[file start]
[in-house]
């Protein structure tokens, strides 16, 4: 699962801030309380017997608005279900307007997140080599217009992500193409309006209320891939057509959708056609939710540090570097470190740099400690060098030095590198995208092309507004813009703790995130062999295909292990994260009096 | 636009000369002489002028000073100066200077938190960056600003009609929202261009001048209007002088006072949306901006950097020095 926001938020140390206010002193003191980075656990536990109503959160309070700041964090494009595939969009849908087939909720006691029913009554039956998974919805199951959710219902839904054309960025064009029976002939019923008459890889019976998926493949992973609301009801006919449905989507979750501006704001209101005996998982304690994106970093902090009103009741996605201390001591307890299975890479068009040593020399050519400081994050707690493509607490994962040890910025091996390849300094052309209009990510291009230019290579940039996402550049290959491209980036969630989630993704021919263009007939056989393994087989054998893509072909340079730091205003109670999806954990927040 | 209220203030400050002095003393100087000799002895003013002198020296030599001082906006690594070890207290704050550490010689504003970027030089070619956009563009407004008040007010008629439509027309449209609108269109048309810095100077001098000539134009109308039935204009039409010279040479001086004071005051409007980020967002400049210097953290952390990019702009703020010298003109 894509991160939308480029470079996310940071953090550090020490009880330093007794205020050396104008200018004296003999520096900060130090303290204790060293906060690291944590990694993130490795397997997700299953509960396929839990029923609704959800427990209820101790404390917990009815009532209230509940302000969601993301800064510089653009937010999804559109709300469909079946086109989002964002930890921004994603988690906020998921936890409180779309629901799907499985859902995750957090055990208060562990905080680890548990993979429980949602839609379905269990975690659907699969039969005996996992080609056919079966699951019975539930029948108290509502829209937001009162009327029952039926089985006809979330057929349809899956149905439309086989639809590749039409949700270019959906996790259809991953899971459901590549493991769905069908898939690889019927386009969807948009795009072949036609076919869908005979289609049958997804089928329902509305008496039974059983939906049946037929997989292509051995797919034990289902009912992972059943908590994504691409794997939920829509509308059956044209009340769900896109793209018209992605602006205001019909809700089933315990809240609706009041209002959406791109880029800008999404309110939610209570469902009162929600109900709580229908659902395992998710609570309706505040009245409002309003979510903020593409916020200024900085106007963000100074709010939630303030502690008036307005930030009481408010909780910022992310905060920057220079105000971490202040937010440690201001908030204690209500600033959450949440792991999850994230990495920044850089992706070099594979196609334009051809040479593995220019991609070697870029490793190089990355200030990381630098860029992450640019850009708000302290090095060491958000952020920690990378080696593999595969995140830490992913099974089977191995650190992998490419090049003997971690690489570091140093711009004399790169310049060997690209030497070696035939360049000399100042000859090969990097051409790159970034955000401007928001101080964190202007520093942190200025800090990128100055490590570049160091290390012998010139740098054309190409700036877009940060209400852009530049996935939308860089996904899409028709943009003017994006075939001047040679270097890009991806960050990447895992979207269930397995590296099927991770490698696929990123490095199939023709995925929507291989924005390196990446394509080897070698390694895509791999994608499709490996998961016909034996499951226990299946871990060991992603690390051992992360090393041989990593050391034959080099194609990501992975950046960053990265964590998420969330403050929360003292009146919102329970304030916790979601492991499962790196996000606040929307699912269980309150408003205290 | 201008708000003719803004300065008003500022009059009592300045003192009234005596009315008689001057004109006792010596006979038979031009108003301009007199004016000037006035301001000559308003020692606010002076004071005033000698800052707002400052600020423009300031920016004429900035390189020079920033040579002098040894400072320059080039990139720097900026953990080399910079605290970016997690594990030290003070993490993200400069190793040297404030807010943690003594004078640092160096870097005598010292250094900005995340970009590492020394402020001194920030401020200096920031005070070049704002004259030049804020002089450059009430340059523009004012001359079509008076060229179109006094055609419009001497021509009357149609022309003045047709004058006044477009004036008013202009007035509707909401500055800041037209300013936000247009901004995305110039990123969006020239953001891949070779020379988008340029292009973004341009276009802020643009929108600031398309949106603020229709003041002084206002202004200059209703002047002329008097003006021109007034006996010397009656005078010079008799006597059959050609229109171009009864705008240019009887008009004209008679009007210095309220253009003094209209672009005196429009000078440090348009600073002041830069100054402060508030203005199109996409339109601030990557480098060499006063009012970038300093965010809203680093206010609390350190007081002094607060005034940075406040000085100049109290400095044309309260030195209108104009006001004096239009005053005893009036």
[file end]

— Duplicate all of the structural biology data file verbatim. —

[in-house]
């Protein structure tokens, strides 16, 4: 699962801030309380017997608005279900307007997140080599217009992500193409309006209320891939057509959708056609939710540090570097470190740099400690060098030095590198995208092309507004813009703790995130062999295909292990994260009096 | 636009000369002489002028000073100066200077938190960056600003009609929202261009001048209007002088006072949306901006950097020095 926001938020140390206010002193003191980075656990536990109503959160309070700041964090494009595939969009849908087939909720006691029913009554039956998974919805199951959710219902839904054309960025064009029976002939019923008459890889019976998926493949992973609301009801006919449905989507979750501006704001209101005996998982304690994106970093902090009103009741996605201390001591307890299975890479068009040593020399050519400081994050707690493509607490994962040890910025091996390849300094052309209009990510291009230019290579940039996402550049290959491209980036969630989630993704021919263009007939056989393994087989054998893509072909340079730091205003109670999806954990927040 | 209220203030400050002095003393100087000799002895003013002198020296030599001082906006690594070890207290704050550490010689504003970027030089070619956009563009407004008040007010008629439509027309449209609108269109048309810095100077001098000539134009109308039935204009039409010279040479001086004071005051409007980020967002400049210097953290952390990019702009703020010298003109 894509991160939308480029470079996310940071953090550090020490009880330093007794205020050396104008200018004296003999520096900060130090303290204790060293906060690291944590990694993130490795397997997700299953509960396929839990029923609704959800427990209820101790404390917990009815009532209230509940302000969601993301800064510089653009937010999804559109709300469909079946086109989002964002930890921004994603988690906020998921936890409180779309629901799907499985859902995750957090055990208060562990905080680890548990993979429980949602839609379905269990975690659907699969039969005996996992080609056919079966699951019975539930029948108290509502829209937001009162009327029952039926089985006809979330057929349809899956149905439309086989639809590749039409949700270019959906996790259809991953899971459901590549493991769905069908898939690889019927386009969807948009795009072949036609076919869908005979289609049958997804089928329902509305008496039974059983939906049946037929997989292509051995797919034990289902009912992972059943908590994504691409794997939920829509509308059956044209009340769900896109793209018209992605602006205001019909809700089933315990809240609706009041209002959406791109880029800008999404309110939610209570469902009162929600109900709580229908659902395992998710609570309706505040009245409002309003979510903020593409916020200024900085106007963000100074709010939630303030502690008036307005930030009481408010909780910022992310905060920057220079105000971490202040937010440690201001908030204690209500600033959450949440792991999850994230990495920044850089992706070099594979196609334009051809040479593995220019991609070697870029490793190089990355200030990381630098860029992450640019850009708000302290090095060491958000952020920690990378080696593999595969995140830490992913099974089977191995650190992998490419090049003997971690690489570091140093711009004399790169310049060997690209030497070696035939360049000399100042000859090969990097051409790159970034955000401007928001101080964190202007520093942190200025800090990128100055490590570049160091290390012998010139740098054309190409700036877009940060209400852009530049996935939308860089996904899409028709943009003017994006075939001047040679270097890009991806960050990447895992979207269930397995590296099927991770490698696929990123490095199939023709995925929507291989924005390196990446394509080897070698390694895509791999994608499709490996998961016909034996499951226990299946871990060991992603690390051992992360090393041989990593050391034959080099194609990501992975950046960053990265964590998420969330403050929360003292009146919102329970304030916790979601492991499962790196996000606040929307699912269980309150408003205290 | 201008708000003719803004300065008003500022009059009592300045003192009234005596009315008689001057004109006792010596006979038979031009108003301009007199004016000037006035301001000559308003020692606010002076004071005033000698800052707002400052600020423009300031920016004429900035390189020079920033040579002098040894400072320059080039990139720097900026953990080399910079605290970016997690594990030290003070993490993200400069190793040297404030807010943690003594004078640092160096870097005598010292250094900005995340970009590492020394402020001194920030401020200096920031005070070049704002004259030049804020002089450059009430340059523009004012001359079509008076060229179109006094055609419009001497021509009357149609022309003045047709004058006044477009004036008013202009007035509707909401500055800041037209300013936000247009901004995305110039990123969006020239953001891949070779020379988008340029292009973004341009276009802020643009929108600031398309949106603020229709003041002084206002202004200059209703002047002329008097003006021109007034006996010397009656005078010079008799006597059959050609229109171009009864705008240019009887008009004209008679009007210095309220253009003094209209672009005196429009000078440090348009600073002041830069100054402060508030203005199109996409339109601030990557480098060499006063009012970038300093965010809203680093206010609390350190007081002094607060005034940075406040000085100049109290400095044309309260030195209108104009006001004096239009005053005893009036």